J Hall

J Hall

Time to Persevere

  When she was young, Florence Chadwick wanted desperately to be a great speed swimmer. At the age of six she persuaded her parents to enter her in a 50-yard race. She came in last, so she practiced every day for the new year. Again, she entered and lost. When she was an 11-year-old, Florence won attention and praise for completing the San Diego Bay endurance swim — 6 miles in all. But she still wanted to be a speed…

Focused on the Finish

The name of an elite runner from Tanzania was written in sports history books at the 1968 Olympics—without him winning one medal. John Stephen Akhwari joined the field of seventy-eight competitors in Mexico City for a twenty-six-mile marathon. Around the halfway mark, Akhwari suffered severe injuries when he became entangled with other runners, stumbled, and hit the track with full-body force.  A medic team rushed to his aid, bandaging his bloody wounds and dislocated knee, and recommended the obvious withdrawal…

Olympic Faith

  Kerri Strug became an overnight sensation and beloved figure to all Americans based on her inspiring performance at the 1996 Olympics.  At only 18 years old, Keri helped her team win gold in the most dramatic fashion. The US ladies’ team had gotten off to such a strong start in the Games that the press dubbed them “The Magnificent Seven,” but as the competition heated up, it soon became clear that the Russians were a force to be reckoned…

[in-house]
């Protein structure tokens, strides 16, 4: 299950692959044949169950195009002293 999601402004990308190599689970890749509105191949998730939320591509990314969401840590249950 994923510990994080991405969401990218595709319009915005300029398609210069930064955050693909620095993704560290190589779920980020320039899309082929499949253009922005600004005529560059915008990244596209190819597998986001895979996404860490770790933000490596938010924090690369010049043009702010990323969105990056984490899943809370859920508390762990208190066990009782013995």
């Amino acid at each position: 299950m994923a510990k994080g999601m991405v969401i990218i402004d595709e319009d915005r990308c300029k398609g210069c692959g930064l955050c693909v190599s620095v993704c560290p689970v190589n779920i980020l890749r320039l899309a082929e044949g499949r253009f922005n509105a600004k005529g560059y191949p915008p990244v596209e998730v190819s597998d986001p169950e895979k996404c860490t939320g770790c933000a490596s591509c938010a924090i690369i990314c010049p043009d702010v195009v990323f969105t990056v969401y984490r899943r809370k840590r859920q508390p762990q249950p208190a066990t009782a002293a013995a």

Overexposed_bcoc

Overexposure

In the medical world, the term “overexposure” means, “excessive exposure, especially to something harmful.” While construction workers or athletes can experience overexposure due to their prolonged period in the Sun or extreme exercise (hyperthermia), people living in colder climates can experience overexposure symptoms (hypothermia) when they are stranded or without adequate layers. One famous example of the later situation can be seen in the true story titled “the man who refused to freeze.” This account of extreme survival happened to…

Symptomatic

    The law of “Cause & Effect” is one that we as humans are keenly aware of. The idea that certain actions or events will inevitably lead to certain effects is something we become familiar with at an extremely young age.  As we grow and mature the reality of just how prevalent this law is in every aspect of our lives (health, finances, social, relationships, etc.) only become clearer. A good example of how we recognize this pattern can…

The Pause that Refreshes

  In the late 1920s, America’s economy was heading into a depression. Robert Woodruff, Coca-Cola’s president, was looking for a way to set Coke apart from other soft drinks and make it more appealing at a time when people were struggling financially. Life for the individual was getting busier in a more modern world and Woodruff wanted to encourage people to slow down and take time to enjoy Coke and to drink it often. His hope was to make Coca-Cola…
cautionary tale

A Cautionary Tale